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History Book: Columbus sailed the ocean blue


WORLD Radio - History Book: Columbus sailed the ocean blue

Plus: the beginnings of college sports, and the birth of the Department of Energy


MARY REICHARD, HOST: Today is Monday, August 1st. Good morning! This is The World and Everything in It from listener-supported WORLD Radio. I’m Mary Reichard.

NICK EICHER, HOST: And I’m Nick Eicher. Next up: the WORLD History Book. This week marks the anniversary of the start of intercollegiate athletics.

Also: a new federal agency grows up out of the energy crisis.

REICHARD: And the anniversary of the day Columbus first sailed the ocean blue in 1492. Here’s arts and media editor Collin Garbarino.


COLLIN GARBARINO: Five hundred and thirty years ago on August 3rd, Christopher Columbus sailed southwest from Palos de la Frontera, Spain, hoping to establish a new trade route with China and India. He and his crew of 90 men sailed to the Canary Islands in three medium sized ships and then headed due west. Columbus recounted his findings in a letter he wrote on the return journey.

COLUMBUS: On the 33rd day after leaving Cadiz I came into the Indian Sea where I discovered many islands inhabited by numerous peoples. I took possession of all of them for our most fortunate king by making public proclamation unfurling his standard, no one making any resistance. To the first of them I’ve given the name of our blessed savior, trusting in whose aid I had reached this and all the rest, but the Indians called it Guanahani. To each of the others I also gave a new name ordering one to be named Sancta Maria de Concepcion, another Fernandina, another Isabella and another Johanna and so with all the rest.

Columbus thought he had made it to India, so he called the native population Indians, claiming they would be subjects of the Spanish crown.

COLUMBUS: And I gave them many beautiful and pleasing things which I brought with me for no return whatsoever in order to win their affection and that they might become Christians and inclined to love our king and queen and princes and all the people of Spain and that they might be eager to search for and gather and give to us what they abound in and we greatly need.

Columbus and his crew arrived back in Spain seven and a half months after departing.

Contrary to what you might have heard, humans have known the earth was round for thousands of years. Columbus challenged the scientific consensus of his own day by suggesting the earth was much smaller than everyone supposed. He turned out to be wrong, and the consensus turned out to be right. But sometimes big mistakes can lead to big discoveries.

Next we take a look at the beginnings of college sports.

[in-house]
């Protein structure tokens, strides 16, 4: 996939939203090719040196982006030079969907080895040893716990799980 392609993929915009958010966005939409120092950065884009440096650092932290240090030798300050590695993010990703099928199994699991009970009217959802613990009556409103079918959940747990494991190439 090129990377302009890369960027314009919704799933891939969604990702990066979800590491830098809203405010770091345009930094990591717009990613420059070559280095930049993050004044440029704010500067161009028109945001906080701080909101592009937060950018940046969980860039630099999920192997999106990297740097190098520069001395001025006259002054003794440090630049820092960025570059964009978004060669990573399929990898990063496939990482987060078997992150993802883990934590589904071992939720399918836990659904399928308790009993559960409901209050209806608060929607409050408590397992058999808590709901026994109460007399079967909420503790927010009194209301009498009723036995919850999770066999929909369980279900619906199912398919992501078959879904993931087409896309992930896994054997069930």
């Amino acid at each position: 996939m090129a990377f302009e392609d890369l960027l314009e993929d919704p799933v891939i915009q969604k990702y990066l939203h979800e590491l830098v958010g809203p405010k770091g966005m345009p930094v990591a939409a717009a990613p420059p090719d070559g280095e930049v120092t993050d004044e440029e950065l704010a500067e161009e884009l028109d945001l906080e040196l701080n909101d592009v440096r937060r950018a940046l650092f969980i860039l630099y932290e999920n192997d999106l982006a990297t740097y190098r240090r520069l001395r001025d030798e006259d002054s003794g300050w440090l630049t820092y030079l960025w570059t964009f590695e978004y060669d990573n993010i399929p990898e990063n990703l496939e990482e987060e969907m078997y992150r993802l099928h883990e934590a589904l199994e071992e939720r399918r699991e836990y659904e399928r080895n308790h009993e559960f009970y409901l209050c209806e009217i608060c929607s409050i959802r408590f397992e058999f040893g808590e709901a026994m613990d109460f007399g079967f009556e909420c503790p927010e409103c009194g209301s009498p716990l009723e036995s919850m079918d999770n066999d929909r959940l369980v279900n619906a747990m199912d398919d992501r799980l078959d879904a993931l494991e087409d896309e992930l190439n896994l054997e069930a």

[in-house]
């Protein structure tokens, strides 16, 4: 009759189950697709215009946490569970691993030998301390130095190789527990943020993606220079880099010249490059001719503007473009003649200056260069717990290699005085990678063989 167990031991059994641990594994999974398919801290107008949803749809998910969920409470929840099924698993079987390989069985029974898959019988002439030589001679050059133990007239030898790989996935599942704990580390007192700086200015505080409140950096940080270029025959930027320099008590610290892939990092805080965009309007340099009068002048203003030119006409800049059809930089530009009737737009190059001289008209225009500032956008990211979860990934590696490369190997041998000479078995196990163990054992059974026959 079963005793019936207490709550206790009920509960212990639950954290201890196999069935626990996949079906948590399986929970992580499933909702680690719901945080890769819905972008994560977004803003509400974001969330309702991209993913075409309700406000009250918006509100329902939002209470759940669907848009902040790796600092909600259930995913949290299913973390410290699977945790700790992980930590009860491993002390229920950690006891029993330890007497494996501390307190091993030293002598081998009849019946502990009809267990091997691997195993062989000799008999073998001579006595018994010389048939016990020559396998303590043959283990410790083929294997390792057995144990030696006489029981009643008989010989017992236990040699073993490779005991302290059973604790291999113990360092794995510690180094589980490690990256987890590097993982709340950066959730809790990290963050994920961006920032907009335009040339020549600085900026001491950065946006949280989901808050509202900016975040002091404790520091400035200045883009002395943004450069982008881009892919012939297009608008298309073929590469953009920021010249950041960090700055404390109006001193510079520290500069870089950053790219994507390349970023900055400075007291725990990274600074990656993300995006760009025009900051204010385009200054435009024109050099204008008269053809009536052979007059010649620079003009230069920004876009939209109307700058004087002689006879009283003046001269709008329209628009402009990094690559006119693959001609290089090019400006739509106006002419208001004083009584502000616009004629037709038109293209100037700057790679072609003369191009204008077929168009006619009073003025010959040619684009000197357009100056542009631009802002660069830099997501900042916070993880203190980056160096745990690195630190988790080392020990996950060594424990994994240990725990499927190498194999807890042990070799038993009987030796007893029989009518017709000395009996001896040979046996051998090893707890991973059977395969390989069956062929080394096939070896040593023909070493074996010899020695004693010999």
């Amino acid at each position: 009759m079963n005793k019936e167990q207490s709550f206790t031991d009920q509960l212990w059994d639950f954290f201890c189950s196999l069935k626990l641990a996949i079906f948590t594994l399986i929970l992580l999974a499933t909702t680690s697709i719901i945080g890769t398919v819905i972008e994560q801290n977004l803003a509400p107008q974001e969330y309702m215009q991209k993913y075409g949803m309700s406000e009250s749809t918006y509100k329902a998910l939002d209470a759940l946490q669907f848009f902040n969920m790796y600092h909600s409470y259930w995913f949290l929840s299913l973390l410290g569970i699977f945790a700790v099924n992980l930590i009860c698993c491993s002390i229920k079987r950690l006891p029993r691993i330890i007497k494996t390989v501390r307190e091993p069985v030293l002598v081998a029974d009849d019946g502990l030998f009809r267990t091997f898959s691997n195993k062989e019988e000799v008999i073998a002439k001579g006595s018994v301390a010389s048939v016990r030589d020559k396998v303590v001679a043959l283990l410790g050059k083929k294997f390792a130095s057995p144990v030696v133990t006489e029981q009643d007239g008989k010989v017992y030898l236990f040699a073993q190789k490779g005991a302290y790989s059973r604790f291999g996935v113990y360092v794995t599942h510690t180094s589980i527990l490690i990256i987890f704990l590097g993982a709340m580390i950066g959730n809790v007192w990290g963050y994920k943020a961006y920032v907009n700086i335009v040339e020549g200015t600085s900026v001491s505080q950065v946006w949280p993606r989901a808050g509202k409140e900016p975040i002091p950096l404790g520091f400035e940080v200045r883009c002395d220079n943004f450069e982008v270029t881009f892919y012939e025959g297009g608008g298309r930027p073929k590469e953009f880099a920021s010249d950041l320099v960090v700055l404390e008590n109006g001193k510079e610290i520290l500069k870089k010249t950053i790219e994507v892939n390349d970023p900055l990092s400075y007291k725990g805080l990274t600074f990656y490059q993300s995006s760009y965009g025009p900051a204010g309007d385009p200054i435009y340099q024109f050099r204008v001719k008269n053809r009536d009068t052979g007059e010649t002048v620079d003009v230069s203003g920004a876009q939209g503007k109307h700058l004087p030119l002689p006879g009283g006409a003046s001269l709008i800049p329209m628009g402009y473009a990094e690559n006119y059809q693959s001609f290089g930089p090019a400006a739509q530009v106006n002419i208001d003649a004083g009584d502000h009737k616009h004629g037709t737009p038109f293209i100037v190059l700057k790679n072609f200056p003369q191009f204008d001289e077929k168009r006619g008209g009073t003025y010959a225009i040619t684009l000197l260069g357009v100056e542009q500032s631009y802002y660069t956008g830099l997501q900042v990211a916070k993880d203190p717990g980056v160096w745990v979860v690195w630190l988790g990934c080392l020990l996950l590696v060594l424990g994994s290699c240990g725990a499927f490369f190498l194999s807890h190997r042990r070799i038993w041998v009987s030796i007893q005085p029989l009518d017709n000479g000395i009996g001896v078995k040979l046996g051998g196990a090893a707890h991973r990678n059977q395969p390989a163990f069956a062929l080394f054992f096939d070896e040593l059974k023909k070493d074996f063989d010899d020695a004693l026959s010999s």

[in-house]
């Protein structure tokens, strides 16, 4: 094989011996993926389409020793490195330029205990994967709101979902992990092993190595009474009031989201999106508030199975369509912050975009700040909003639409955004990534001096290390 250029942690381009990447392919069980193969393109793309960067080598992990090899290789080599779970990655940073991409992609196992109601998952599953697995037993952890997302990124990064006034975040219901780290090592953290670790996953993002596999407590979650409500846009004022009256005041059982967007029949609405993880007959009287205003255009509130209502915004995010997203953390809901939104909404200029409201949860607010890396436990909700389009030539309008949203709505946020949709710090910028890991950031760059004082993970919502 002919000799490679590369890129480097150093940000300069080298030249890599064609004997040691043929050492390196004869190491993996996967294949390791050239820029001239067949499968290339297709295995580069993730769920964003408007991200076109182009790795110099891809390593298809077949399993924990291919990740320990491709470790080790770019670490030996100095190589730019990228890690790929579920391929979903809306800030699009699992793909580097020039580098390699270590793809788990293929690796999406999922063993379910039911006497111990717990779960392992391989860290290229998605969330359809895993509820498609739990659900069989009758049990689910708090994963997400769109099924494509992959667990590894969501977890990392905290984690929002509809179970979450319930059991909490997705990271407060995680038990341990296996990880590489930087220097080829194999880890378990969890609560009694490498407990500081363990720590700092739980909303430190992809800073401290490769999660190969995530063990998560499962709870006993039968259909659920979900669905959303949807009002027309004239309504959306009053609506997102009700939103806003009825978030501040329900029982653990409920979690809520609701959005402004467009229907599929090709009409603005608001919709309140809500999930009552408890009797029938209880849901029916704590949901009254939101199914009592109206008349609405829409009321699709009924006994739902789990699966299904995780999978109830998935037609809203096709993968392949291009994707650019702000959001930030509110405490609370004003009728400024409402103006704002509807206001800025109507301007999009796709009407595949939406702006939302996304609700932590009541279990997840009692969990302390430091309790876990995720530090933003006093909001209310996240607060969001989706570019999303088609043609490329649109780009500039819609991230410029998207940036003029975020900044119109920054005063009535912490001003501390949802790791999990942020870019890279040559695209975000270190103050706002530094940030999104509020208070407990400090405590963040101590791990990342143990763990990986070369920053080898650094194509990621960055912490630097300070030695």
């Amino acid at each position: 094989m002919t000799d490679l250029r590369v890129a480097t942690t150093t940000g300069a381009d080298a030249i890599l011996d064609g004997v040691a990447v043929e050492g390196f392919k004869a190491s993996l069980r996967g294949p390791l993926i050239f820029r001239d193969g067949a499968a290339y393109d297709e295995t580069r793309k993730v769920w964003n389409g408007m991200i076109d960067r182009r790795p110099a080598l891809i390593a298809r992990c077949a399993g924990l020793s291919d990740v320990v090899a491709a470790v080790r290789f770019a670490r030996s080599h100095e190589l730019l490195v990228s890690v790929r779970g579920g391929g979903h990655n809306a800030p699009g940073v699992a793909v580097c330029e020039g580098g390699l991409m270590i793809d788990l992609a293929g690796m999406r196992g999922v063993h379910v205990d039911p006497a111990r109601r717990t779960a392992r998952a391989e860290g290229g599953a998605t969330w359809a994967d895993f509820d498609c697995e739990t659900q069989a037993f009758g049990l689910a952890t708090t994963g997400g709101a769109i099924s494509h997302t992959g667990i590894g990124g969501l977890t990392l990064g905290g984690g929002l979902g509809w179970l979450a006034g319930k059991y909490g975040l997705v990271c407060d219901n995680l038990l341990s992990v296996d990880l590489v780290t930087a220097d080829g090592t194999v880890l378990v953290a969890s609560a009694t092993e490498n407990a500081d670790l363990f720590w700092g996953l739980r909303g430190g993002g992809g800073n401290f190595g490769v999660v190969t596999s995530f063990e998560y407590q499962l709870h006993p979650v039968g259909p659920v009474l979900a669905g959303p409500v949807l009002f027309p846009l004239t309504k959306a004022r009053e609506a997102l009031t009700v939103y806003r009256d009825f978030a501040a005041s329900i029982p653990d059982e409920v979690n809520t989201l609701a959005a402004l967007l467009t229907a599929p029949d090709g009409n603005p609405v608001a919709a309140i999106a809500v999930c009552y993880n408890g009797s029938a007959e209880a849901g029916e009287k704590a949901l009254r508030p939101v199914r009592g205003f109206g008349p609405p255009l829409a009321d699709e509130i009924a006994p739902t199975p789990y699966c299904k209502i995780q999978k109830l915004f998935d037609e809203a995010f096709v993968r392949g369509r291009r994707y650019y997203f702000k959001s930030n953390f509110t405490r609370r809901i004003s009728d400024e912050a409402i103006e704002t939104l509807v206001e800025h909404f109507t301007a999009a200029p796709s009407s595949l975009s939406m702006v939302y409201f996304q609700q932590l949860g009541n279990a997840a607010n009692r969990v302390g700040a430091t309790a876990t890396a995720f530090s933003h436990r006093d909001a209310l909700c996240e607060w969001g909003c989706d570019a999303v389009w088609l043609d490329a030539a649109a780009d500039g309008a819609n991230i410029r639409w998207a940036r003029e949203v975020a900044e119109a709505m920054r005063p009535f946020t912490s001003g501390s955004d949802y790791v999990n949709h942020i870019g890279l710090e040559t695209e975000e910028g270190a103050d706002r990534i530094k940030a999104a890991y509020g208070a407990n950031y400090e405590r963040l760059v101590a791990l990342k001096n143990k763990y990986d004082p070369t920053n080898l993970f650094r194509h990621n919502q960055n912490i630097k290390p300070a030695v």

One hundred seventy years ago, Harvard and Yale took part in America’s first intercollegiate athletic competition. The first Harvard–Yale boat race took place on August 3rd, 1852. The two universities had each formed rowing clubs almost ten years before, but no one thought about intercollegiate competition until an American business saw an opportunity. A representative from Sotheby’s auction house explains:

SOTHERBYS: It was in 1852 that another crew member from Yale was taking a leave of absence, and he was traveling home to New Hampshire to visit his family. When he was traveling he met a member of the Boston-Concord-Montreal Railway, and it was determined that a race could be held between Harvard and Yale, but on Lake Winnipesaukee because it was a beauty spot that would attract much tourism and business for the railroad. The event itself was a wild success, so thousands of spectators lined the banks of the lake. It absolutely proved to be the endeavor that the railroad wanted it to be, drawing people to this gorgeous setting.

Harvard won that first two-mile race by two boat lengths, and they’d win again in the second contest 3 years later. It wouldn’t be long before intercollegiate competition would spread to other sports and other universities. The first intercollegiate baseball game took place in 1859 between Amherst College and Williams College. And the first football game was in 1869 between Princeton and Rutgers.

True to its founding, college athletics still has that business interest. The NCAA reported generating record revenues last year of more than a billion dollars.


And we end today by looking back forty-five years to the birth of a new cabinet-level department.

On August 4th, 1977, President Jimmy Carter signed The Department of Energy Organization Act. The law combined the functions of many regulatory agencies into one department that was intended to give America a cohesive energy policy.

PRESIDENT CARTER: Our program will emphasize conservation. The amount of energy being wasted which could be saved is greater than the total energy that we are importing from foreign countries. We will also stress development of our rich coal reserves in an environmentally sound way. We will emphasize research on solar energy and other renewable energy sources. And we will maintain strict safeguards on necessary atomic energy production.

The gasoline crisis of the 1970s sparked this initiative. President Carter assumed America needed the Department of Energy to lead it in a world heading toward energy scarcity.

PRESIDENT CARTER: We must face the fact that the energy shortage is permanent. There is no way we can solve it quickly.

After Carter left office, energy production in America and around the world increased, creating abundance rather than scarcity.

That’s this week’s WORLD History Book. I’m Collin Garbarino.


WORLD Radio transcripts are created on a rush deadline. This text may not be in its final form and may be updated or revised in the future. Accuracy and availability may vary. The authoritative record of WORLD Radio programming is the audio record.


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